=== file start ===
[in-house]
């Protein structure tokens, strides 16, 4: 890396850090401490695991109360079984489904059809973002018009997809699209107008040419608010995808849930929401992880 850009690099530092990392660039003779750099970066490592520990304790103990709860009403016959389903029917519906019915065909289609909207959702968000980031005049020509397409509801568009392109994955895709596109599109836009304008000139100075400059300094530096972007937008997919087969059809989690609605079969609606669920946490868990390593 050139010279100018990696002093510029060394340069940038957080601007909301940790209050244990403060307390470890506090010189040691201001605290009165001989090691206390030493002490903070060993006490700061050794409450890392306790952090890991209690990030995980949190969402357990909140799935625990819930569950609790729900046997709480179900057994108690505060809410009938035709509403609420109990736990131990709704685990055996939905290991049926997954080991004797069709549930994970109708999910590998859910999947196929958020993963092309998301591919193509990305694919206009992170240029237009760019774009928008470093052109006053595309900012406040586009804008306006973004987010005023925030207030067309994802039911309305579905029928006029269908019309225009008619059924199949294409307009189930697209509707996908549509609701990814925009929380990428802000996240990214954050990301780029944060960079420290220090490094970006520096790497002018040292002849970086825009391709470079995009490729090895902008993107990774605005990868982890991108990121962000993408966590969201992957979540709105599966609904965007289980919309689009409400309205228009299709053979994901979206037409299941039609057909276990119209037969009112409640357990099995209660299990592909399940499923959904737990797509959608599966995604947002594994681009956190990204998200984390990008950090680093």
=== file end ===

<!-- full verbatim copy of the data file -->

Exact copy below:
[in-house]
């Protein structure tokens, strides 16, 4: 890396850090401490695991109360079984489904059809973002018009997809699209107008040419608010995808849930929401992880 850009690099530092990392660039003779750099970066490592520990304790103990709860009403016959389903029917519906019915065909289609909207959702968000980031005049020509397409509801568009392109994955895709596109599109836009304008000139100075400059300094530096972007937008997919087969059809989690609605079969609606669920946490868990390593 050139010279100018990696002093510029060394340069940038957080601007909301940790209050244990403060307390470890506090010189040691201001605290009165001989090691206390030493002490903070060993006490700061050794409450890392306790952090890991209690990030995980949190969402357990909140799935625990819930569950609790729900046997709480179900057994108690505060809410009938035709509403609420109990736990131990709704685990055996939905290991049926997954080991004797069709549930994970109708999910590998859910999947196929958020993963092309998301591919193509990305694919206009992170240029237009760019774009928008470093052109006053595309900012406040586009804008306006973004987010005023925030207030067309994802039911309305579905029928006029269908019309225009008619059924199949294409307009189930697209509707996908549509609701990814925009929380990428802000996240990214954050990301780029944060960079420290220090490094970006520096790497002018040292002849970086825009391709470079995009490729090895902008993107990774605005990868982890991108990121962000993408966590969201992957979540709105599966609904965007289980919309689009409400309205228009299709053979994901979206037409299941039609057909276990119209037969009112409640357990099995209660299990592909399940499923959904737990797509959608599966995604947002594994681009956190990204998200984390990008950090680093």